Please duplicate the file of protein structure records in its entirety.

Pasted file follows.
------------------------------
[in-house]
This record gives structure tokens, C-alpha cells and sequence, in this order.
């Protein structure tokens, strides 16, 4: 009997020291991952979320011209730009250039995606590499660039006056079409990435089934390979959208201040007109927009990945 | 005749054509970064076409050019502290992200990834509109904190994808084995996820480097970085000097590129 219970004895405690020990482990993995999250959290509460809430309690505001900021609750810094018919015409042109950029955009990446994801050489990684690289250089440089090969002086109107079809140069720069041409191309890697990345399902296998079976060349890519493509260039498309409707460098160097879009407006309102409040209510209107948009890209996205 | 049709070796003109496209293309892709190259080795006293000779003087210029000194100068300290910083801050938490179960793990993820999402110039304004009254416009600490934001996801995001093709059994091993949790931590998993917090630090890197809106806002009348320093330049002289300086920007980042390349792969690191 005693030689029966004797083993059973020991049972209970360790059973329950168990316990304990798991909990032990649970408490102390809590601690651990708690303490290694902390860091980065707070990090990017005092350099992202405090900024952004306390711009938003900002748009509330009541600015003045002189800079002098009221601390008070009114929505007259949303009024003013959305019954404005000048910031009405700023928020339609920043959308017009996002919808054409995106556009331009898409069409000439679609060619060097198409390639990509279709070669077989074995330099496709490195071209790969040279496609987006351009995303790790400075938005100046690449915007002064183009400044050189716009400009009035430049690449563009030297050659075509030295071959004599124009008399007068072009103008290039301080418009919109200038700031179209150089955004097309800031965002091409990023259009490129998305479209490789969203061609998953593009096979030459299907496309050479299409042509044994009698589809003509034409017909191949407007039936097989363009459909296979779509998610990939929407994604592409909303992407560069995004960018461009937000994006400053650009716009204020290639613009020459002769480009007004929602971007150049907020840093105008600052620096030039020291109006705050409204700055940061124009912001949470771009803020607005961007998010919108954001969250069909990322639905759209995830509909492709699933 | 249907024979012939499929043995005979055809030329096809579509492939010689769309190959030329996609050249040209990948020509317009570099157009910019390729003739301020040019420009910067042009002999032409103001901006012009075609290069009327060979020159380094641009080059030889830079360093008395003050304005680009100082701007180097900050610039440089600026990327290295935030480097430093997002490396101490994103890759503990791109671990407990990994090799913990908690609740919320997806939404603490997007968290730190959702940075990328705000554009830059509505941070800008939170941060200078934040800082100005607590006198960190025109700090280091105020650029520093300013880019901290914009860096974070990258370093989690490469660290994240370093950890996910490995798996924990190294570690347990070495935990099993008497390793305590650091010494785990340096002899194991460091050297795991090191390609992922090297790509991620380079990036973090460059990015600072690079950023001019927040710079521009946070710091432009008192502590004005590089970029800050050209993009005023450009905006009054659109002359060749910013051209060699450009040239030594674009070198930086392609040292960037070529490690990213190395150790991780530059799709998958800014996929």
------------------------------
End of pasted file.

[in-house]
This record gives structure tokens, C-alpha cells and sequence, in this order.
């Protein structure tokens, strides 16, 4: 009997020291991952979320011209730009250039995606590499660039006056079409990435089934390979959208201040007109927009990945 | 005749054509970064076409050019502290992200990834509109904190994808084995996820480097970085000097590129 219970004895405690020990482990993995999250959290509460809430309690505001900021609750810094018919015409042109950029955009990446994801050489990684690289250089440089090969002086109107079809140069720069041409191309890697990345399902296998079976060349890519493509260039498309409707460098160097879009407006309102409040209510209107948009890209996205 | 049709070796003109496209293309892709190259080795006293000779003087210029000194100068300290910083801050938490179960793990993820999402110039304004009254416009600490934001996801995001093709059994091993949790931590998993917090630090890197809106806002009348320093330049002289300086920007980042390349792969690191 005693030689029966004797083993059973020991049972209970360790059973329950168990316990304990798991909990032990649970408490102390809590601690651990708690303490290694902390860091980065707070990090990017005092350099992202405090900024952004306390711009938003900002748009509330009541600015003045002189800079002098009221601390008070009114929505007259949303009024003013959305019954404005000048910031009405700023928020339609920043959308017009996002919808054409995106556009331009898409069409000439679609060619060097198409390639990509279709070669077989074995330099496709490195071209790969040279496609987006351009995303790790400075938005100046690449915007002064183009400044050189716009400009009035430049690449563009030297050659075509030295071959004599124009008399007068072009103008290039301080418009919109200038700031179209150089955004097309800031965002091409990023259009490129998305479209490789969203061609998953593009096979030459299907496309050479299409042509044994009698589809003509034409017909191949407007039936097989363009459909296979779509998610990939929407994604592409909303992407560069995004960018461009937000994006400053650009716009204020290639613009020459002769480009007004929602971007150049907020840093105008600052620096030039020291109006705050409204700055940061124009912001949470771009803020607005961007998010919108954001969250069909990322639905759209995830509909492709699933 | 249907024979012939499929043995005979055809030329096809579509492939010689769309190959030329996609050249040209990948020509317009570099157009910019390729003739301020040019420009910067042009002999032409103001901006012009075609290069009327060979020159380094641009080059030889830079360093008395003050304005680009100082701007180097900050610039440089600026990327290295935030480097430093997002490396101490994103890759503990791109671990407990990994090799913990908690609740919320997806939404603490997007968290730190959702940075990328705000554009830059509505941070800008939170941060200078934040800082100005607590006198960190025109700090280091105020650029520093300013880019901290914009860096974070990258370093989690490469660290994240370093950890996910490995798996924990190294570690347990070495935990099993008497390793305590650091010494785990340096002899194991460091050297795991090191390609992922090297790509991620380079990036973090460059990015600072690079950023001019927040710079521009946070710091432009008192502590004005590089970029800050050209993009005023450009905006009054659109002359060749910013051209060699450009040239030594674009070198930086392609040292960037070529490690990213190395150790991780530059799709998958800014996929």